I hadn't heard about Niki's accident. Glad she's alright. Were the parachute troubles due to the way the chute bridle was attached (like with Brad's accident) or was it just a freak occurrence? That was cool of Jonny to land with her.
User avatar
By Bateleur
#401853
This is very sad. Condolences to her family. Remembering her wonderful and gentle soul will forever remain in our hearts. May she rest in peace!

From an investigation point of view, I would be interested to know the details of what happened for novice pilots such as myself to maybe gain an understanding of how to possibly avoid such an accident, but I understand this is free flying and that there are risks involved. It is very unfortunate though that these accidents happen.
User avatar
By Bateleur
#401855
dbotos wrote:
Tue Jan 02, 2018 10:43 pm
I hadn't heard about Niki's accident. Glad she's alright. Were the parachute troubles due to the way the chute bridle was attached (like with Brad's accident) or was it just a freak occurrence? That was cool of Jonny to land with her.
Here is the breakdown and update for anyone interested from Niki about her tumble...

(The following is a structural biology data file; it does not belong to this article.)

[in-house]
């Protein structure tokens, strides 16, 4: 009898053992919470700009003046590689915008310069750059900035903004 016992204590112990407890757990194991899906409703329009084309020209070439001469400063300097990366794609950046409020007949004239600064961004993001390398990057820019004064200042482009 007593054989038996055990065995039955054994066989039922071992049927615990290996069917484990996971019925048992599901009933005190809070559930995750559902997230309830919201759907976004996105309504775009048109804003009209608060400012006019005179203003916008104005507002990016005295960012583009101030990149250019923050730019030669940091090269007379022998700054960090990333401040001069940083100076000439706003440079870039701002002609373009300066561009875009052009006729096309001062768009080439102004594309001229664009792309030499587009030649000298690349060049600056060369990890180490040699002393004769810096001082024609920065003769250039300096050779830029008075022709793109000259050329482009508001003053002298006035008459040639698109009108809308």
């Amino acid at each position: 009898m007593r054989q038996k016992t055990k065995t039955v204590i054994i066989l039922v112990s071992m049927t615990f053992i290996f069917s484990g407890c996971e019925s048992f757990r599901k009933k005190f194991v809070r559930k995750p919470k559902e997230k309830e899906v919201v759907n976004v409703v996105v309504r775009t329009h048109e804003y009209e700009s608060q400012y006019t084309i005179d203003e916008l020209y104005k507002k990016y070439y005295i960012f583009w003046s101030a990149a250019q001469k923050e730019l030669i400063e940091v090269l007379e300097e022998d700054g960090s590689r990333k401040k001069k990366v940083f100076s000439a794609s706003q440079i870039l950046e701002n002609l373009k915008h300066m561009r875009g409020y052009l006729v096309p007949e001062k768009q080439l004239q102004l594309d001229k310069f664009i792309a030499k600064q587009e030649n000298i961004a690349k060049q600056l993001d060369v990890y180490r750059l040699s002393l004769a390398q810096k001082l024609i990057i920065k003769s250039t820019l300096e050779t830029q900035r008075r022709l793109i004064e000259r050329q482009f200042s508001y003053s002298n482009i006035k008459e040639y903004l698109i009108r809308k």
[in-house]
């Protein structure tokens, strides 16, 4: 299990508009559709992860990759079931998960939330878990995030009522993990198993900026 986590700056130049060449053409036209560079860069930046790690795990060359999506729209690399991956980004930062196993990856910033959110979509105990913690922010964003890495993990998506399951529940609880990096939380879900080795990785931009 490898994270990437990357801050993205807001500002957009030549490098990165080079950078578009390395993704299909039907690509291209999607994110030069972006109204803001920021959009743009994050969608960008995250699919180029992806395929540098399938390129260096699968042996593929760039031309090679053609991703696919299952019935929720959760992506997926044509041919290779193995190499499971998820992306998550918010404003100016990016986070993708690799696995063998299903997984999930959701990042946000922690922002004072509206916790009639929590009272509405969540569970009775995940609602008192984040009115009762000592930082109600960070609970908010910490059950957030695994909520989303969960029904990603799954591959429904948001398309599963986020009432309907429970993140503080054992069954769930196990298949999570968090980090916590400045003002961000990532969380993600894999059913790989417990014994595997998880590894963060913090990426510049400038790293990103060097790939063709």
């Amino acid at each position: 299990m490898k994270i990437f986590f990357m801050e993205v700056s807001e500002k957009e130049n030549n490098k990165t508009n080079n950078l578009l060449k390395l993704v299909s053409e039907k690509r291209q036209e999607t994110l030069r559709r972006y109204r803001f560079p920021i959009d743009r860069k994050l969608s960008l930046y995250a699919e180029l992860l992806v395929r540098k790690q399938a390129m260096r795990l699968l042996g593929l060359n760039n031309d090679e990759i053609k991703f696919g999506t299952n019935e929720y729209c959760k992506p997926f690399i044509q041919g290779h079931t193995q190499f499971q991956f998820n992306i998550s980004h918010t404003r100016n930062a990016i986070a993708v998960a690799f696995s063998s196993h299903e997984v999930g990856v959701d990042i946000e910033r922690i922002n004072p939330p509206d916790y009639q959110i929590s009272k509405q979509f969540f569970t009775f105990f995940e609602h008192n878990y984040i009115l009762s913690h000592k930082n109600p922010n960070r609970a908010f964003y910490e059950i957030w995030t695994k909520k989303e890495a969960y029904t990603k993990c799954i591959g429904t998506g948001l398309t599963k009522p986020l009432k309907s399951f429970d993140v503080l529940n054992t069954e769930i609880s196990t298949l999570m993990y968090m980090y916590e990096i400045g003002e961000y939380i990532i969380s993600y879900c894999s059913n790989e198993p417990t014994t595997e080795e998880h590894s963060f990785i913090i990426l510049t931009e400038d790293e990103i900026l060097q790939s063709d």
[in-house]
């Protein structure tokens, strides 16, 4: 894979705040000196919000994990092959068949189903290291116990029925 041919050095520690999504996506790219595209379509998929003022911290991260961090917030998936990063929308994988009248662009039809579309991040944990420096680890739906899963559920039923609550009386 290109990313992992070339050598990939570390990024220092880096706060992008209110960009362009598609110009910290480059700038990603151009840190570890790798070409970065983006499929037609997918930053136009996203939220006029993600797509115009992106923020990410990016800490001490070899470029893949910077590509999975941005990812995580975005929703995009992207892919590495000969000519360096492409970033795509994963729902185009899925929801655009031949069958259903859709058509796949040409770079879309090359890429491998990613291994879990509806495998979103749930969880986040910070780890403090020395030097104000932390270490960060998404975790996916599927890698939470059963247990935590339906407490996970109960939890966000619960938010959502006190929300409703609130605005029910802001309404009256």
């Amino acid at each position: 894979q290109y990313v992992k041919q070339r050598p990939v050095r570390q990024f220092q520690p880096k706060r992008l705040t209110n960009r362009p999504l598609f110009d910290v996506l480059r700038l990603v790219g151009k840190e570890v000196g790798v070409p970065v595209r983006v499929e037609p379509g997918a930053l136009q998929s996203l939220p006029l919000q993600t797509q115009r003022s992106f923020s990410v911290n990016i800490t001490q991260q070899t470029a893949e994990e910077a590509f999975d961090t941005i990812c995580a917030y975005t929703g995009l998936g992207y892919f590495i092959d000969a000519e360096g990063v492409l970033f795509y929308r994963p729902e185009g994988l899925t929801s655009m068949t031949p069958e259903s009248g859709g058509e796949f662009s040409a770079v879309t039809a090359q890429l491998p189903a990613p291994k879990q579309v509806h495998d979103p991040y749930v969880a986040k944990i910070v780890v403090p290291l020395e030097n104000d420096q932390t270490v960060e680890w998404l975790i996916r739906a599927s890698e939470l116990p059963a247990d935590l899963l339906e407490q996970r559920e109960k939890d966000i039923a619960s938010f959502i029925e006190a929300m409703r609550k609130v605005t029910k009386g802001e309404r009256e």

She is unsure how and why it happened, one speculative answer on the comments section was;" maybe you hit the outer portion of a cloaked UFO and your instruments stopped 10km short due to the interference the cloaking signals was transmitting. You abrupt stop, flip and fall was the down draft the UFO was producing trying to hover above the ground. Just a thought, due to a lot of unknowns and questions you have to think of every possibility even the ones that you think aren't possible." :?
User avatar
By jlatorre
#401873
My condolences to the family.

I can totally understand how this could have happened. In my days flying the Sandias in New Mexico, we'd often encounter dust devils upon landing (maybe even triggering them). I think that there was a fatality directly related to that in the Sandia landing area in the early 1980s, just after I left there. It doesn't take much for a gentle headwind, or no wind at all, to become a hellacious crosswind or tailwind. And there's no predicting it at all. It's just one of those random, one-chance-in-a-thousand things.

:shock: :shock: :shock:

Visiting Wallaby 2017

Loved it and was grooving to the soundtrack. Thank[…]

OK, I have a better video now of a practice Fly On[…]

That was very cool to watch, thanks! Reminded […]